You know that voice I am talking about. The one that never blames, criticizes and guilts… anyone but yourself. Oftentimes when I talk with clients about their inner voice, tears come immediately. Whether they are fifteen or fifty, they know exactly what I am talking about. Their harsh critic. Their unforgiving words. Their denial of good work. It is that voice that thanks publicly but chastises privately. So many people have this, but so many are unwilling to talk back to it.
I was reading a magazine article about questions we should be asking ourselves. The questions ranged from caring too much about what other people think, to asking am I strong enough, helpful enough, reflective enough, to how do I want to be remembered. While tough questions for most people, these can be torturous for others. Enough is a really tough word, and I admire those who ever feel “enough”.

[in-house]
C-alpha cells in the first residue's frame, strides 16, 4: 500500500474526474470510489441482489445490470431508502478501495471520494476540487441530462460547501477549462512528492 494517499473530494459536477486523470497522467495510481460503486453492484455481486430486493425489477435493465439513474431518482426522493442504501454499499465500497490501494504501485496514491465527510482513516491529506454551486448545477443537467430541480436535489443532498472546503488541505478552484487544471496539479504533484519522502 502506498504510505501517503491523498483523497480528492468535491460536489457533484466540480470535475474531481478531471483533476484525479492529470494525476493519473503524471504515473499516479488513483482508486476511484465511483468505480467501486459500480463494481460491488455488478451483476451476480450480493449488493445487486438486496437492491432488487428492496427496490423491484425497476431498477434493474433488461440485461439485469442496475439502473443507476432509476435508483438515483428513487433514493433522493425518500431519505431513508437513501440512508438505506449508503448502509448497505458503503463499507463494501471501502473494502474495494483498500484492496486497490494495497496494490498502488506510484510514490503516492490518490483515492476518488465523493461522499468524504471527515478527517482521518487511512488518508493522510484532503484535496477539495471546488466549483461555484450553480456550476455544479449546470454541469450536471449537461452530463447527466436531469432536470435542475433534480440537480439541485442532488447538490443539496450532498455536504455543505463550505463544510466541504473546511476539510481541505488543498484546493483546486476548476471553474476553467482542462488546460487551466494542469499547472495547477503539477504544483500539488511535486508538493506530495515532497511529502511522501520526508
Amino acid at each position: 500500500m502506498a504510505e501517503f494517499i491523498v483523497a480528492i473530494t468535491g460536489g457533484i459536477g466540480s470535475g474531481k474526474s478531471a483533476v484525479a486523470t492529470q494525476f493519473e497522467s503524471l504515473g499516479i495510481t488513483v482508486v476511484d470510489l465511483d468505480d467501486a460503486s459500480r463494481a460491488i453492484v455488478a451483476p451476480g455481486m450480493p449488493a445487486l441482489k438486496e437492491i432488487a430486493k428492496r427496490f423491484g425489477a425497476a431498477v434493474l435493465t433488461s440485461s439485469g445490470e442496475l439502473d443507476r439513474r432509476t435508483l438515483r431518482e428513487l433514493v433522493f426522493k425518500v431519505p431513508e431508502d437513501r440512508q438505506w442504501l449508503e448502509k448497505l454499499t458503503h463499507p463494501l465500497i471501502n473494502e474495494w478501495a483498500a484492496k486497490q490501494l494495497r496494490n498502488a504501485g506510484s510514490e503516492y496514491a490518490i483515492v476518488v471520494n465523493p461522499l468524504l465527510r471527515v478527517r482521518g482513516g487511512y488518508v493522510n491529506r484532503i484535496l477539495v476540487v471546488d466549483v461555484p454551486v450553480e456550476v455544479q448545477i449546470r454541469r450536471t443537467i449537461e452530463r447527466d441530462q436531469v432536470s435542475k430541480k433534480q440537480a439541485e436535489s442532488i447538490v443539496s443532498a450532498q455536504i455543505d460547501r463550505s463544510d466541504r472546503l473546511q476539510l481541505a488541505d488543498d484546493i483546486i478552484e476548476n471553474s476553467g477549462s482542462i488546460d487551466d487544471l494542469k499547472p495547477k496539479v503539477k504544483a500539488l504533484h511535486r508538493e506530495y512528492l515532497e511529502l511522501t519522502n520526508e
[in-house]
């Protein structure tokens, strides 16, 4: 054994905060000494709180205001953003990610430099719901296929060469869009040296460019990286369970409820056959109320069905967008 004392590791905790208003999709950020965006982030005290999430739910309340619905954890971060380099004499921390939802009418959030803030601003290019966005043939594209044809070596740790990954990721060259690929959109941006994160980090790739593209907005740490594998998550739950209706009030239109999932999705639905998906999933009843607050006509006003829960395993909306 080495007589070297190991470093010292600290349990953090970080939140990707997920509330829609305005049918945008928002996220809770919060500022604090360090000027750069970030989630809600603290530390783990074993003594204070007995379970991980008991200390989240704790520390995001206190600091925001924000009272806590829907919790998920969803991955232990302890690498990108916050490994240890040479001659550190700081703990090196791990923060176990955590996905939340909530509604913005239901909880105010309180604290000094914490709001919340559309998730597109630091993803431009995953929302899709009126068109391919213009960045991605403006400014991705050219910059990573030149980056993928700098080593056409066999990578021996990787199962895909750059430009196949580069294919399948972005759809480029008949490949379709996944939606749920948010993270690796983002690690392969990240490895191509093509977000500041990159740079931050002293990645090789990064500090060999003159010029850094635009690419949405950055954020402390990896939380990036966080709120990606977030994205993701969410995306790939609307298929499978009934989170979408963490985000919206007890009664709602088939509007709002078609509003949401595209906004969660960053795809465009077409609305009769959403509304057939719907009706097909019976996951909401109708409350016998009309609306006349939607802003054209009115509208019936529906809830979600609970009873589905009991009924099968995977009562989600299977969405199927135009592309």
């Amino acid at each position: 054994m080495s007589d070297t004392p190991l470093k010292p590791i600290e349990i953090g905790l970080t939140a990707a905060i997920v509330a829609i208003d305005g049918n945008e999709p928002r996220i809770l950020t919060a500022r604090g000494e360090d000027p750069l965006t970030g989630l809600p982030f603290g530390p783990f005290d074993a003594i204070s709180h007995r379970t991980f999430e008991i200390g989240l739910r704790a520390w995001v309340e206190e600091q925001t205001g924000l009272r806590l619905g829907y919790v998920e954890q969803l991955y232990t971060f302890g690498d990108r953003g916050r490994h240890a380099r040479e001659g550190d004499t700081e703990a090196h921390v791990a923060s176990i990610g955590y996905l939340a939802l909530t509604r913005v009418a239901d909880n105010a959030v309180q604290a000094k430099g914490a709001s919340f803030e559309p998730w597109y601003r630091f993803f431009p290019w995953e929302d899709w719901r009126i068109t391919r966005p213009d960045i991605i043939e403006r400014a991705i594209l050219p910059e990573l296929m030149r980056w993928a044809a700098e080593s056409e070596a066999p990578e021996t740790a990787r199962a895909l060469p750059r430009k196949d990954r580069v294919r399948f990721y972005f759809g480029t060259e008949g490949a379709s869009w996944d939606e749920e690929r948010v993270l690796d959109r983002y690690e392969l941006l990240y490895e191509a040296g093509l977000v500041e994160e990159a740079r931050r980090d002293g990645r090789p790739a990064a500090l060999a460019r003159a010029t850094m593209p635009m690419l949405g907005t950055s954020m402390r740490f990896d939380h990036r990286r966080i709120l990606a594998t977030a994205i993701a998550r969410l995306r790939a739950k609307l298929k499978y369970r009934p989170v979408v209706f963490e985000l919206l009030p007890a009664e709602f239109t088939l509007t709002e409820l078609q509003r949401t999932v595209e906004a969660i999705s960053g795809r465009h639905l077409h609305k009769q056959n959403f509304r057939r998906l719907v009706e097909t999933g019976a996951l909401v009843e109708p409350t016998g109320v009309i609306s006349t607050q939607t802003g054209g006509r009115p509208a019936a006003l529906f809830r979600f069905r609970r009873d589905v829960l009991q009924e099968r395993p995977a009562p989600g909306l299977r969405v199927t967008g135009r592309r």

I joke that a diagnosis in the DSM (The Diagnostic and Statistical Manual of Mental Disorders) should be “hard on yourself”, because that is what afflicts many. It is said with a smile, but often felt with sadness. If that voice is spending an ordinate amount of time questioning and judging and criticizing yourself, then how can you make better use of your time? There is a difference between quieting that voice and actually confronting it. Can that same energy that is used to listen to that voice now be used to sing your own praises? Can it forgive, and finally say “yes… enough”?